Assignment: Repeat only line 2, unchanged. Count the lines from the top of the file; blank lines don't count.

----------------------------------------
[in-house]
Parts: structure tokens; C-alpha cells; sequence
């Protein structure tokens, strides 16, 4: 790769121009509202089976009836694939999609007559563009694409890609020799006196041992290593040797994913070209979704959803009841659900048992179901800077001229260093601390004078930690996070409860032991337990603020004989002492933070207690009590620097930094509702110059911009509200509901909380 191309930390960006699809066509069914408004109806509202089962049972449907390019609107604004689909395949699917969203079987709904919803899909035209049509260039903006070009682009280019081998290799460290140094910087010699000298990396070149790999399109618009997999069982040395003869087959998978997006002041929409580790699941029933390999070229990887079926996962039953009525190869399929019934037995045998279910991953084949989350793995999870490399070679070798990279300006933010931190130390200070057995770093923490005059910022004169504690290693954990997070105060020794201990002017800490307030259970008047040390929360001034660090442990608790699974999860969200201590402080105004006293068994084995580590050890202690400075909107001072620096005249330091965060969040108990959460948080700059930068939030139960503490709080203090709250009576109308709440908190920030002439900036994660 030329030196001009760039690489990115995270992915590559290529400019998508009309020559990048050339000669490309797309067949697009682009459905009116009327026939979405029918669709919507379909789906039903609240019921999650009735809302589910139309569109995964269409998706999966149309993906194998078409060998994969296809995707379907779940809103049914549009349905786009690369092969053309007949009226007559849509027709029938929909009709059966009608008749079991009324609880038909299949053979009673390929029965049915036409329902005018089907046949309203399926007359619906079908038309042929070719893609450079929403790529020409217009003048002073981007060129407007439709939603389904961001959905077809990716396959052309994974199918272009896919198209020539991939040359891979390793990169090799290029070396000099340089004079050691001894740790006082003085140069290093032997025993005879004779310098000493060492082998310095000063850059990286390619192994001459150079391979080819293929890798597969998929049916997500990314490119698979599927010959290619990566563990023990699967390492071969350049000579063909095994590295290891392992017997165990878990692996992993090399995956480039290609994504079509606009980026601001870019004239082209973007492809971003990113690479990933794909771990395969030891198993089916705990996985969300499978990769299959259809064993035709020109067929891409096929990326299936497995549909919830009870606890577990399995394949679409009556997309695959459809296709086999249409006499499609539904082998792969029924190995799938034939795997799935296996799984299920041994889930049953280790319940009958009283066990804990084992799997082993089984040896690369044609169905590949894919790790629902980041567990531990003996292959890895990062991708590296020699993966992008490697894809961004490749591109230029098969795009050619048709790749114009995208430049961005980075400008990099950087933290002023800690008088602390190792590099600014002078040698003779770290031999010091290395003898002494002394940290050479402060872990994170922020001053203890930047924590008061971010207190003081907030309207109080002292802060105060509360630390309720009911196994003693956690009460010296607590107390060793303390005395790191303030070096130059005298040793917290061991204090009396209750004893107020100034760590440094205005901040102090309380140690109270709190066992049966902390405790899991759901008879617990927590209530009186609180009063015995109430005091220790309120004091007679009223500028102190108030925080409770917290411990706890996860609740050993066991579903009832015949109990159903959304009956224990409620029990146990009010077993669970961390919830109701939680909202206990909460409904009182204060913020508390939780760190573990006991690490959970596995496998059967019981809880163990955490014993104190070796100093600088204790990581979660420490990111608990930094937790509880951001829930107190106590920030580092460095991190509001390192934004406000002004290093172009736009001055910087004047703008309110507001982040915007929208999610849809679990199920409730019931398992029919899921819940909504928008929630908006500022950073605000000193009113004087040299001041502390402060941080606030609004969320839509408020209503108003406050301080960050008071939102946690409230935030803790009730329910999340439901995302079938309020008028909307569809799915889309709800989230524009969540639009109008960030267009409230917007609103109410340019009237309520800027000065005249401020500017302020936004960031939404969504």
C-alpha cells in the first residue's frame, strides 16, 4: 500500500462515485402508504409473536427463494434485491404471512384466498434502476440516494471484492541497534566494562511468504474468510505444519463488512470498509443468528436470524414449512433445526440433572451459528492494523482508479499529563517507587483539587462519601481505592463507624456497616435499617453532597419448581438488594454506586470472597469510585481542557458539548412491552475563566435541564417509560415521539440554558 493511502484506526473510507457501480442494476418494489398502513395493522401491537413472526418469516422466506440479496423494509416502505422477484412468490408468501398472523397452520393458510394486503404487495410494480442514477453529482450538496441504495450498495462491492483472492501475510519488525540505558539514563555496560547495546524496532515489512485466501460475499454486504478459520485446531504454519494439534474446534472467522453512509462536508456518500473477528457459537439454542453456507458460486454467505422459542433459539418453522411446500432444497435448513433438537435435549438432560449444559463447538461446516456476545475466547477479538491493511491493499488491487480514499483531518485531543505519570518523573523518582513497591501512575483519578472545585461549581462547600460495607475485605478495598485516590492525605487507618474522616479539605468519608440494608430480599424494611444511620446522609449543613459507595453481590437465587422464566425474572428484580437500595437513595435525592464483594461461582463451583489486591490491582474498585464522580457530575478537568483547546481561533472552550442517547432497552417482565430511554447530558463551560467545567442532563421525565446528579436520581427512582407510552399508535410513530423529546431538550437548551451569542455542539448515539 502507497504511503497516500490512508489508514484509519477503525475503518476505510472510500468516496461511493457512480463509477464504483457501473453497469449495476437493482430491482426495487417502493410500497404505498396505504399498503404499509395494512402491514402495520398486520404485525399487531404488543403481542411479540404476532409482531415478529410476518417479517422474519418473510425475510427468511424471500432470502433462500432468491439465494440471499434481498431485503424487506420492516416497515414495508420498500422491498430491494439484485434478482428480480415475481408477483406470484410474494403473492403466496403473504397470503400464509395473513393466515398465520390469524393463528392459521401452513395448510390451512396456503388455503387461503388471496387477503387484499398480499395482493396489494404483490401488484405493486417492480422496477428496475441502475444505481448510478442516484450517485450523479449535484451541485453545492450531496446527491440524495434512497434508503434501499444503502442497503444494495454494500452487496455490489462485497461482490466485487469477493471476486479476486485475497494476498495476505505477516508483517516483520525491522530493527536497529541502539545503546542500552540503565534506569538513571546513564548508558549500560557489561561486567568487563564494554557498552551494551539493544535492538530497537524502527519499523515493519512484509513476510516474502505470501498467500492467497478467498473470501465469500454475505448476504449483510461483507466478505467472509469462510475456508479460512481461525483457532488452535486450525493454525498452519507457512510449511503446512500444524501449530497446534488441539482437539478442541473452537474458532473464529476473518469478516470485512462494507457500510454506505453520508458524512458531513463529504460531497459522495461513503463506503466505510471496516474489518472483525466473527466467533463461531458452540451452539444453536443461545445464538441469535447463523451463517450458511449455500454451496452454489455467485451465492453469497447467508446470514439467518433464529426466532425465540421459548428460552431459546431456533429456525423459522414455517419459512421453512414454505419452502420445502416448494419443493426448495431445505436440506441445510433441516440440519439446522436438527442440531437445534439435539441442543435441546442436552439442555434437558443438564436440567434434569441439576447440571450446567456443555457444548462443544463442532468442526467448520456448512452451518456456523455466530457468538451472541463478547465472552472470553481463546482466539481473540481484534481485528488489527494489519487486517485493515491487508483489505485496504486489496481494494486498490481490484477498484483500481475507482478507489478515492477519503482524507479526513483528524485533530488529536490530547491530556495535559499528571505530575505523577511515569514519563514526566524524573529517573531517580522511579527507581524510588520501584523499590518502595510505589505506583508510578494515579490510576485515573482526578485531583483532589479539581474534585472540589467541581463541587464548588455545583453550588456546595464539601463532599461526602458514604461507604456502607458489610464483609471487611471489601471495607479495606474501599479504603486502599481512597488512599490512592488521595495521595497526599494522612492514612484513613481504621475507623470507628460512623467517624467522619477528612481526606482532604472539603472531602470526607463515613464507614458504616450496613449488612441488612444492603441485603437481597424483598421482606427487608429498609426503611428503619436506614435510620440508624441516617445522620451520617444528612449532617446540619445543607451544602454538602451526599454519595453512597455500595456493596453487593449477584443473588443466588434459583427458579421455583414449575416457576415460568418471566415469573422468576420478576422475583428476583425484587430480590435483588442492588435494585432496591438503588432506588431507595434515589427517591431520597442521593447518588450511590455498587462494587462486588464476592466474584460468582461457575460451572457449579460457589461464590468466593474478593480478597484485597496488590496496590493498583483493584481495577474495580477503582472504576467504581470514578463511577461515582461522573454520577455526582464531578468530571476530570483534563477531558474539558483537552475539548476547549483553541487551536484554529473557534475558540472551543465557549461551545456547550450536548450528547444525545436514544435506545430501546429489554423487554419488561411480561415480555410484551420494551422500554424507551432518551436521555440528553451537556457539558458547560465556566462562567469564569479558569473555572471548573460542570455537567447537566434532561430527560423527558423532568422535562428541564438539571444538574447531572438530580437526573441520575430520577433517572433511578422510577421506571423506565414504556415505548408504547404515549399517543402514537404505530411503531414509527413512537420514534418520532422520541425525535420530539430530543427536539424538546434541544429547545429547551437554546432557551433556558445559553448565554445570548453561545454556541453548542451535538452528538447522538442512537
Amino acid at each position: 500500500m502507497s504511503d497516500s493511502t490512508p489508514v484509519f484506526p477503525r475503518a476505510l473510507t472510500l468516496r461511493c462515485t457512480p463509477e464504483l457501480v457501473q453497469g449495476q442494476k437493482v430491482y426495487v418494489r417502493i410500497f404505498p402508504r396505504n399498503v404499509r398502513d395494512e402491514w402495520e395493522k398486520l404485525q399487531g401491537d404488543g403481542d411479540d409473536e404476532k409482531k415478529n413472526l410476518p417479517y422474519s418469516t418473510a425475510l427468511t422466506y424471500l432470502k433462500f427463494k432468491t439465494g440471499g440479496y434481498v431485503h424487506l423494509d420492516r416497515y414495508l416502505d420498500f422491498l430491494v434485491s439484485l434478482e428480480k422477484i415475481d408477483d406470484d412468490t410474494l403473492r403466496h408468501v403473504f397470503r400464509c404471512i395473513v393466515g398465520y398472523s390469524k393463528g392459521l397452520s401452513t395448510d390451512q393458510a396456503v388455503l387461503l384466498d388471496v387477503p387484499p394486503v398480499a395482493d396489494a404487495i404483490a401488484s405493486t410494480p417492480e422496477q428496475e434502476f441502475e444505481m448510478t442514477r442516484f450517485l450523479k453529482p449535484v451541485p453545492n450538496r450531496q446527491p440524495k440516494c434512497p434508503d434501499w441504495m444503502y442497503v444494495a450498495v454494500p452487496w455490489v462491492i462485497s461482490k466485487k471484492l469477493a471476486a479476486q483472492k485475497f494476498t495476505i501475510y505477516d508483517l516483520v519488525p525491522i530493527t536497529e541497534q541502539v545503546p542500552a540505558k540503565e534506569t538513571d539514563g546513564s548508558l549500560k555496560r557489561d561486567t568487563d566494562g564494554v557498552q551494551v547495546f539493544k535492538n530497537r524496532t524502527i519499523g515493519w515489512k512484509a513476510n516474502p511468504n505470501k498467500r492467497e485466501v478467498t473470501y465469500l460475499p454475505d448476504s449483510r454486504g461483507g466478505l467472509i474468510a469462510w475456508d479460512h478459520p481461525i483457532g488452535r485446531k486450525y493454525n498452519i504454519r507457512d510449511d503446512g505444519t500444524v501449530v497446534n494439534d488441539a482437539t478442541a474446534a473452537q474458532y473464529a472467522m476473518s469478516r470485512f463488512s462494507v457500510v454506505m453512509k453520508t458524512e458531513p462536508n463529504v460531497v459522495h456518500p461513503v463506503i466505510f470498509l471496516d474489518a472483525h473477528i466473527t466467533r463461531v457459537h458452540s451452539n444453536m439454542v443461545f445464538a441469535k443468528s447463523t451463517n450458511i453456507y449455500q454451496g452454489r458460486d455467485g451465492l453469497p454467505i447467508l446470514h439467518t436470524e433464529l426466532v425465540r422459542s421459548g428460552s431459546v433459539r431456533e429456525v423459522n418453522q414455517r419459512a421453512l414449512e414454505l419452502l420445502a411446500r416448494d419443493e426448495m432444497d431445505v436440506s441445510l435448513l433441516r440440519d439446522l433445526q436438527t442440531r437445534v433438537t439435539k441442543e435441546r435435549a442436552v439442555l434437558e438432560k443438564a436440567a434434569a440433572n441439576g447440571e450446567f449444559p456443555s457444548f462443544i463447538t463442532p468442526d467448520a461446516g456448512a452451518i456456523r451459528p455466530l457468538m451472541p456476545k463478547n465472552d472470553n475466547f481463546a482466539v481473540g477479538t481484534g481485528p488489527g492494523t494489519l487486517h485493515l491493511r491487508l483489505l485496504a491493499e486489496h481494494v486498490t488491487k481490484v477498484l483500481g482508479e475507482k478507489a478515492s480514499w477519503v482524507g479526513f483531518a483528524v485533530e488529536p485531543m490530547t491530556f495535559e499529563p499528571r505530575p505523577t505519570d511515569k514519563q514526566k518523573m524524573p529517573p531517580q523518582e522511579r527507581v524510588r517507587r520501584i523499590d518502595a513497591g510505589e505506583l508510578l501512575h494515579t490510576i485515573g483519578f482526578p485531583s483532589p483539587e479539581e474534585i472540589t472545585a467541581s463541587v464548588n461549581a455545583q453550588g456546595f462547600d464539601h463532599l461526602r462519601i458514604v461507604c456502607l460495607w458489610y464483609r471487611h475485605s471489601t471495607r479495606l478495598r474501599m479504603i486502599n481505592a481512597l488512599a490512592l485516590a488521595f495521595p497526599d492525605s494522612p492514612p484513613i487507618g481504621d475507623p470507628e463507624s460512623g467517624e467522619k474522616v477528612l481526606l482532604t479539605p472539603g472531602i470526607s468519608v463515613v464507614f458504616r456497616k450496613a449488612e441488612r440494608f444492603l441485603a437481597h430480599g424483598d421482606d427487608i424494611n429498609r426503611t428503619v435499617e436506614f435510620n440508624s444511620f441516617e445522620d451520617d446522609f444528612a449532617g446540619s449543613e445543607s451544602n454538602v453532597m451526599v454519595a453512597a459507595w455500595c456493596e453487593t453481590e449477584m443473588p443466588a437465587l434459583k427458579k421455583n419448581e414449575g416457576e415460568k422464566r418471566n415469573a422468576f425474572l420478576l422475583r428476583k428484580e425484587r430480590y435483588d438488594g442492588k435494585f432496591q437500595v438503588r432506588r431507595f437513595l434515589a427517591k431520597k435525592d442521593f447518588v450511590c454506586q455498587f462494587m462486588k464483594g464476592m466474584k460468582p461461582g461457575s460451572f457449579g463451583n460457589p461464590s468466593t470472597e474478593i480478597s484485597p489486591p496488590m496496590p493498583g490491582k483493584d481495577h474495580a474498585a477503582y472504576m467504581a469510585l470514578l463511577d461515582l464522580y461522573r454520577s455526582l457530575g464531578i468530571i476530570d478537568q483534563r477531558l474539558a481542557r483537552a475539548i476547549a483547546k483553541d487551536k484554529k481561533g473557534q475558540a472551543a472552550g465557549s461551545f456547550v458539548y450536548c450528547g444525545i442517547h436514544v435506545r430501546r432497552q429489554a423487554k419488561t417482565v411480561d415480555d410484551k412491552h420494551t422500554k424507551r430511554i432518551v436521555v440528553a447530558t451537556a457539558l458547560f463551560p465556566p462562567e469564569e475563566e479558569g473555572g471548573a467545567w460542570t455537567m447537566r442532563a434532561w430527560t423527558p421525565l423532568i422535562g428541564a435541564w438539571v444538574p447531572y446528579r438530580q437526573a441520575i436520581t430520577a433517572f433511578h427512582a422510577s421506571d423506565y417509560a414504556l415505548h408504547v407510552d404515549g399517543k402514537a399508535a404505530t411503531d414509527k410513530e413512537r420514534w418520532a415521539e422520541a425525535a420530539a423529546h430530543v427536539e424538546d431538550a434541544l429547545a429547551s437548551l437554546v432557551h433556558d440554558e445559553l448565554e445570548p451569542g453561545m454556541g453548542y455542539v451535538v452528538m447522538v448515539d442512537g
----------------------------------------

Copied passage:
Parts: structure tokens; C-alpha cells; sequence